As you move north from the broad reaches of Great Bear Lake in the Northwest Territories of Canada, spruce forests first give way to scrubby taiga, then to the hard, smooth rocks of the Canadian Shield, and finally to the southern Arctic. This is the Sahtú region.

It is caribou country. The Dene and Métis people have coexisted with the caribou for millennia.

Now it seems that these people may have known something about the caribou that science has, so far, missed. Ecologists know about three groups of caribou in the Sahtú, each with a different lifestyle and habitat. But the Dene say there are four, and a new study may offer some support for their belief.

Caribou are deer that live in the far north of North America. They also range into northern Europe and Asia, where they are known as reindeer.

The scientific community recognizes two subspecies of caribou in the Sahtú, known as "barren ground" and "woodland" caribou. The woodland caribou are further split into "mountain" and "boreal" groups, which are genetically similar but have different lifestyles. That gives a total of three.

The Dene and Métis people have coexisted with the caribou for millennia

However, in a study published in February 2016, ecologist Jean Polfus of the University of Manitoba in Winnipeg, Canada and her colleagues found that in other areas there was a lot of genetic mixing between the three caribou groups. This suggested that the same might be happening in the Sahtú.

A lack of clear divisions between the types could have big implications. "Different types of caribou have different statuses under the Species at Risk Act," says Polfus. "If the variations below the species level aren't accurately described, the related conservation or policy actions could be ineffective."

This is especially important as boreal woodland caribou are territorially and federally listed as a threatened species. This status requires governments and other wildlife managers to act to protect them. But in the other areas Polfus studied, the genetics suggested they were not really that distinct from the other groups.

To try to resolve the question, Polfus turned to the Dene and their traditional knowledge.

In 2012, Sahtú's five Renewable Resource Councils (RRCs) ­­– community-level organizations charged with wildlife management – passed a resolution encouraging caribou researchers to use local knowledge.

All across the Sahtú, the Dene have a name for boreal woodland caribou: "tǫdzı"

In line with that, Polfus began studying the Dene language and the way the Dene describe the caribou groups.

"Being able to effectively hunt caribou was critical to the survival of the Dene," says Polfus.

As a result, they have always paid close attention to the animals. "They have language and traditional knowledge that describes the different kinds of caribou, but also the history of their range movements," says Polfus. "This helps us better interpret our genetic data."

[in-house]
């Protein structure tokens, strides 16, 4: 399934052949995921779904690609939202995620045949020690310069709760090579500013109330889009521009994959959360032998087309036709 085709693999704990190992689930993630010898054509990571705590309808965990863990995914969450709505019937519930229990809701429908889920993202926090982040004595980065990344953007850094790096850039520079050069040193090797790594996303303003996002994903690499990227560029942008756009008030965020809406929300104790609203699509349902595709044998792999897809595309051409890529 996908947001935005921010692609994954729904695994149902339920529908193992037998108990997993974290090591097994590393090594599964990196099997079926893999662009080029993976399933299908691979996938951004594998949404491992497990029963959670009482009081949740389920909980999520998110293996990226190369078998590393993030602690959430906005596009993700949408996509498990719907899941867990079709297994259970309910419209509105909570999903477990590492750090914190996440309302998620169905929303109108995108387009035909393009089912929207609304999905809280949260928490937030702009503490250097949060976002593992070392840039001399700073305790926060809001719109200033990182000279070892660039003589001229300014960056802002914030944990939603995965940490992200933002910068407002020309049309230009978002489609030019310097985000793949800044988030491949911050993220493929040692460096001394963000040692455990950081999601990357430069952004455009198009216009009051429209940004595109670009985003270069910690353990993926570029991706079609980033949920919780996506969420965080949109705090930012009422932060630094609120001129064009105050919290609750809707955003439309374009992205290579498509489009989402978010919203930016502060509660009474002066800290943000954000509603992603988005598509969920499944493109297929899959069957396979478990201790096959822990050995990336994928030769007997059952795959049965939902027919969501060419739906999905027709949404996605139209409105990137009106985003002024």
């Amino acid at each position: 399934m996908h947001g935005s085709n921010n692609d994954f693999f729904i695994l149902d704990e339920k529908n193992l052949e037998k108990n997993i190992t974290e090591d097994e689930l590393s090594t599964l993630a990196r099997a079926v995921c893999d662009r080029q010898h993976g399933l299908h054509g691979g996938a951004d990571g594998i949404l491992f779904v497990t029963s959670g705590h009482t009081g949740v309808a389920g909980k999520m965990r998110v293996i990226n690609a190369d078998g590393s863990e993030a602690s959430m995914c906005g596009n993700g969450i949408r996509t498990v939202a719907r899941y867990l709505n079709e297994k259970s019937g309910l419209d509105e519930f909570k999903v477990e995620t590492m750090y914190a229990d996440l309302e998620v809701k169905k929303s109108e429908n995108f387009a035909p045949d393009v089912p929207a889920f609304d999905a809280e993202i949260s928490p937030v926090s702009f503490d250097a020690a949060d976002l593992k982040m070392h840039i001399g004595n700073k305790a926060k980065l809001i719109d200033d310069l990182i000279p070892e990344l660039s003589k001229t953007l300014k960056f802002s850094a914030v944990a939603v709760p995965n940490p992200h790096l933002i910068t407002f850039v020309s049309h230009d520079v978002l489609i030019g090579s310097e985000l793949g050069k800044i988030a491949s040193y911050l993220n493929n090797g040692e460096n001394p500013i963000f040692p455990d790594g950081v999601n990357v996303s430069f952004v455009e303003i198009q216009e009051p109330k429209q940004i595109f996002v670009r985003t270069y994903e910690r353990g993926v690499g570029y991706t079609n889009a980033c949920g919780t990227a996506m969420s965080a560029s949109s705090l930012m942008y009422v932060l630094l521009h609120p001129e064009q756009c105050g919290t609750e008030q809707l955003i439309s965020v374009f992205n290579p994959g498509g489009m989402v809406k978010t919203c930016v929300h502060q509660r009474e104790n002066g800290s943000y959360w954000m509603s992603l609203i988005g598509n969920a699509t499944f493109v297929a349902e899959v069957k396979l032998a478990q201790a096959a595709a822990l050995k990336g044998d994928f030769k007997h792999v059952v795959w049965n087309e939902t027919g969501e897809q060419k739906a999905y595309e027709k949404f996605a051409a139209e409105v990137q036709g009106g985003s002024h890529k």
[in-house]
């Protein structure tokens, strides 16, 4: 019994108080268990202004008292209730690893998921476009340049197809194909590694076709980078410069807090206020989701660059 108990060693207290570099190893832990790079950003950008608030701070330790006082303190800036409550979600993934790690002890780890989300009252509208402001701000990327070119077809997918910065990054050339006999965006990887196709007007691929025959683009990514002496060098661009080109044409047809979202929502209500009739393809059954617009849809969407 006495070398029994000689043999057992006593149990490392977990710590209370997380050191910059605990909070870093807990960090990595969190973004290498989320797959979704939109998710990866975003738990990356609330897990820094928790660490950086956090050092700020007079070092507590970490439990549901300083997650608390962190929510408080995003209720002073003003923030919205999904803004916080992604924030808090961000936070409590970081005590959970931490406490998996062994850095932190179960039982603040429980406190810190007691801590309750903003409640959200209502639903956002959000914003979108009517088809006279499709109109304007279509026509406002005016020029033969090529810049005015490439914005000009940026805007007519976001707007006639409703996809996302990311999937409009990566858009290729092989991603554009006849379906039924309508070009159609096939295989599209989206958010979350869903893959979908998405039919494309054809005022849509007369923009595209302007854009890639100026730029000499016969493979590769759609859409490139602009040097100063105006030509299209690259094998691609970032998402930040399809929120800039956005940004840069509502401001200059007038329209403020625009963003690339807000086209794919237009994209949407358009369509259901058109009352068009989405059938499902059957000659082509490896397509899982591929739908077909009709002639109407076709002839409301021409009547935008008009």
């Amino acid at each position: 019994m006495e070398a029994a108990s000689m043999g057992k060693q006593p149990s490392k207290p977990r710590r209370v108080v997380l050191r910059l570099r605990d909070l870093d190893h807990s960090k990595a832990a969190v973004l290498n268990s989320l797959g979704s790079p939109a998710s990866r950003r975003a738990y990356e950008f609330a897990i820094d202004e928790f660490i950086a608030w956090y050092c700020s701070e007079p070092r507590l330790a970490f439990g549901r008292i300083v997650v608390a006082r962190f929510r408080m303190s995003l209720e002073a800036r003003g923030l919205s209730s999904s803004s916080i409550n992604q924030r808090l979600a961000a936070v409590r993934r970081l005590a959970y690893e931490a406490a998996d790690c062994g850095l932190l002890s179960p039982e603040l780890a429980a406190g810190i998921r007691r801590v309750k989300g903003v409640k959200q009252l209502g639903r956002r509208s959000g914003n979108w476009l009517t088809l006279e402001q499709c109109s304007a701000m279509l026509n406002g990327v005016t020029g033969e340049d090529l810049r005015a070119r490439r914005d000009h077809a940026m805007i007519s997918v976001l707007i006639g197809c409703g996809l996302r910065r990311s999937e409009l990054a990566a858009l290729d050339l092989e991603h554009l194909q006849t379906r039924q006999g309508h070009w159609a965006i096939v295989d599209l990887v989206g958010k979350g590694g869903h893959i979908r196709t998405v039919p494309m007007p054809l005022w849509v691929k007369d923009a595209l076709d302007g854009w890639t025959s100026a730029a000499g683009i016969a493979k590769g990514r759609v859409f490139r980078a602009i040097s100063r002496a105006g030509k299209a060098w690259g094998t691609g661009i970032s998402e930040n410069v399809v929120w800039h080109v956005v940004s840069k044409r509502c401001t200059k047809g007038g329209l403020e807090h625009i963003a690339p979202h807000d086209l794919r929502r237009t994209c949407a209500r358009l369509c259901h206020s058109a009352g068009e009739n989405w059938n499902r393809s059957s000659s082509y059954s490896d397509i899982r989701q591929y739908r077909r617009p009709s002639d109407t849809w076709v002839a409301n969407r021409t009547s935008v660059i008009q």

All across the Sahtú, the Dene have a name for boreal woodland caribou: "tǫdzı". The language describes them as having a unique habitat and appearance, and even behaviours – all of which differ from both the "ɂekwę́" ("barren-ground") and "shúhta ɂepę́" ("mountain") caribou. These terms are used broadly by different cultural groups and in different Dene dialects.

People wouldn't have a word for this type of caribou if there wasn't something unique about them

"They describe [the boreal woodland caribou] as being different," says Polfus. "They are harder to hunt and bigger than the barren ground caribou, and there's specific language around how to hunt them."

Polfus collected genetic samples from the boreal woodland caribou and found that they really are a genetically distinct group; consistent with the way the Dene language described them.

Polfus and her colleagues have published their results in the journal Ecology and Society.

The team's exploration of the Dene language also introduced them to a mysterious caribou not named in western science: the "Tęnatł'ǝa" or "fast runners."

Leon Andrew is Dene and works as an advisor to the Sahtú Renewal Resource Board, which works with the RRCs to manage wildlife across the region. He remembers family members talking about the Tęnatł'ǝa.

"They came from the ocean," he says. "That's how they described it." Andrew has never seen one, but says the elders told him that this caribou has ears more pointed than others. "We know they are out there," he says. Now they just need to be found.

They are harder to hunt and bigger than the barren ground caribou, and there's specific language around how to hunt them

"People wouldn't have a word for this type of caribou if there wasn't something unique about them that was important to describe, for example something important for hunting," says Polfus.

The Sahtú Renewal Resource Board met in September 2016 to determine new caribou research priorities. They will continue to search for the Tęnatł'ǝa.

Polfus's work demonstrates the power of combining science and traditional knowledge. The Dene call this "Łeghágots'enetę": "learning together."

"It's fun to tie in different disciplines, and look at the strengths of examining the world from different perspectives," says Polfus. ­"There are different ways of categorising the world and looking at patterns of biodiversity."

Join over six million BBC Earth fans by liking us on Facebook, or follow us on Twitter and Instagram.

If you liked this story, sign up for the weekly bbc.com features newsletter called "If You Only Read 6 Things This Week". A handpicked selection of stories from BBC Future, Earth, Culture, Capital, Travel and Autos, delivered to your inbox every Friday.